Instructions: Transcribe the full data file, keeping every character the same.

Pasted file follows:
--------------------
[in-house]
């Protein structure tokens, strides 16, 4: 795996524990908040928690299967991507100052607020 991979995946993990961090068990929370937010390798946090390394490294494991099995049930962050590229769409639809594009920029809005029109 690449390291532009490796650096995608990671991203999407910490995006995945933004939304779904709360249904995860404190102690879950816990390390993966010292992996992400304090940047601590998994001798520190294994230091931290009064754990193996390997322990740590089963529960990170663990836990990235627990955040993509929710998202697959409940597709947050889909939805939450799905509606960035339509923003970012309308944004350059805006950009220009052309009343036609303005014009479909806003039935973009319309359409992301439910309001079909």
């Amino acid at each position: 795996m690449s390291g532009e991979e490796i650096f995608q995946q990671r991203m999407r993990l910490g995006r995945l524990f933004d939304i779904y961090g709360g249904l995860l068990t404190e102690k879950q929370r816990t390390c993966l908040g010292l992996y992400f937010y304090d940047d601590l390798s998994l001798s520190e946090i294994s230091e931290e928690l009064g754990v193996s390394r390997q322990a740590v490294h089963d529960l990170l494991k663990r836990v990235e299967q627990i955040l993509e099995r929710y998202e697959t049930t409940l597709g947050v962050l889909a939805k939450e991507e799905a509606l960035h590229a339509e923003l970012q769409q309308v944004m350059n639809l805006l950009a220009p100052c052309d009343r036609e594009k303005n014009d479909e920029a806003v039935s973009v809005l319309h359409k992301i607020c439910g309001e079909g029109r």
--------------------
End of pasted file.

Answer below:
[in-house]
């Protein structure tokens, strides 16, 4: 795996524990908040928690299967991507100052607020 991979995946993990961090068990929370937010390798946090390394490294494991099995049930962050590229769409639809594009920029809005029109 690449390291532009490796650096995608990671991203999407910490995006995945933004939304779904709360249904995860404190102690879950816990390390993966010292992996992400304090940047601590998994001798520190294994230091931290009064754990193996390997322990740590089963529960990170663990836990990235627990955040993509929710998202697959409940597709947050889909939805939450799905509606960035339509923003970012309308944004350059805006950009220009052309009343036609303005014009479909806003039935973009319309359409992301439910309001079909």
């Amino acid at each position: 795996m690449s390291g532009e991979e490796i650096f995608q995946q990671r991203m999407r993990l910490g995006r995945l524990f933004d939304i779904y961090g709360g249904l995860l068990t404190e102690k879950q929370r816990t390390c993966l908040g010292l992996y992400f937010y304090d940047d601590l390798s998994l001798s520190e946090i294994s230091e931290e928690l009064g754990v193996s390394r390997q322990a740590v490294h089963d529960l990170l494991k663990r836990v990235e299967q627990i955040l993509e099995r929710y998202e697959t049930t409940l597709g947050v962050l889909a939805k939450e991507e799905a509606l960035h590229a339509e923003l970012q769409q309308v944004m350059n639809l805006l950009a220009p100052c052309d009343r036609e594009k303005n014009d479909e920029a806003v039935s973009v809005l319309h359409k992301i607020c439910g309001e079909g029109r």